JOHANNESBURG, NOV. 18 -- South African Army troops and security police moved into the black township of Soweto before dawn today to back up actions by the town council to break a 17-month-long rent boycott.
There were no reports of violence as armored vehicles patrolled streets in the township on the outskirts of Johannesburg. Council officials warned residents to pay their rent arrears or face forcible eviction as early as Friday.
A police spokesman said the troops were in Soweto in a "protective capacity."
The rent strike has been the most sustained demonstration of civil disobedience here in 35 years. While it has spread to other segregated townships throughout South Africa, Soweto is the principal arena of protest.
Some residents reported that they had been told they could pay half their back rent and avoid forcible eviction. The last time large-scale evictions were carried out, in October 1986, it led to violence that claimed 34 lives.
The rent boycott, launched to protest the June 12, 1986, imposition of a national state of emergency, has cost Pretoria an estimated $200 million in lost revenue, and caused a budget deficit in Soweto last year of more than $55 million.
About half of the township's 110,000 households have refused to pay rent and service charges at various times, but the council has evicted few of them, apparently out of fear that wholesale removals could ignite popular resistance.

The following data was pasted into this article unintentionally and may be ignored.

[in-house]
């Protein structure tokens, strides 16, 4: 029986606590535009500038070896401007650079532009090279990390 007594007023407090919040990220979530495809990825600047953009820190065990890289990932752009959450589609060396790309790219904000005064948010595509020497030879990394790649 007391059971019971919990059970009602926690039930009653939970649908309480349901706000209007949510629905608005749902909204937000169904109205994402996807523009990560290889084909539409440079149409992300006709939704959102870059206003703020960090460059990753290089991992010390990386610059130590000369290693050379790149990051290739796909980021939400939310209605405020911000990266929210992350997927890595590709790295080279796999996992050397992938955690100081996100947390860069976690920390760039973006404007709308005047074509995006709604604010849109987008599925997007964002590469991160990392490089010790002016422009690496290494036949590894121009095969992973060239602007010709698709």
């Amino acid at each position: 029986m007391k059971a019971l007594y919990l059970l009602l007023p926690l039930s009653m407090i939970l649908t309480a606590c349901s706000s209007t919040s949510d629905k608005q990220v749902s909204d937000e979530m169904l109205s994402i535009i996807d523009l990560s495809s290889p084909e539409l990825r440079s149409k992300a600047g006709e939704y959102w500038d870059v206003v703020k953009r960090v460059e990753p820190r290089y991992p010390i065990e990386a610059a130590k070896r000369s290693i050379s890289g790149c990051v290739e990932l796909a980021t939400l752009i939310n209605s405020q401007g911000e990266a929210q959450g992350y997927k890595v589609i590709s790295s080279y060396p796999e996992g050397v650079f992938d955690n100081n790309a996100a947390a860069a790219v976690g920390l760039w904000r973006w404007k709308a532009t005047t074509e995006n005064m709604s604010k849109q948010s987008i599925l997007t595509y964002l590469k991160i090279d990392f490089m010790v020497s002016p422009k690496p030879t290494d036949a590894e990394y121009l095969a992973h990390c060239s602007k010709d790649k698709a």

There are an estimated 2.5 million inhabitants crowded into 38 square miles of South West Township, Soweto's full name. The Soweto Civic Association has said the boycott will continue until the township council, which is backed by the all-white government in Pretoria, resigns and rents are lowered.
Rents for two-room, matchbox-like brick houses average about $20 monthly, plus an additional $30 for utilities. The unemployment rate in Soweto is estimated to be 52 percent, and many who work earn the equivalent of about $100 a month. In August, Soweto Mayor Nelson Botile said that rent defaulters would no longer be evicted, a policy change designed to promote the government's planned sale of houses to residents. Two-room houses are expected to be sold for approximately $335, including the land.
The black Soweto town council, elected in 1983 in a widely boycotted vote, has tried various measures to break the strike, such as threatening to evict its leaders, including Albertina Sisulu, a president of the national antiapartheid coalition, the United Democratic Front.
Sisulu said officials with lists approached selected houses beginning at 4:30 a.m. today and, while armored personnel carriers filled with white soldiers waited in the street, warned residents that they would be evicted Friday if they failed to pay their back rent.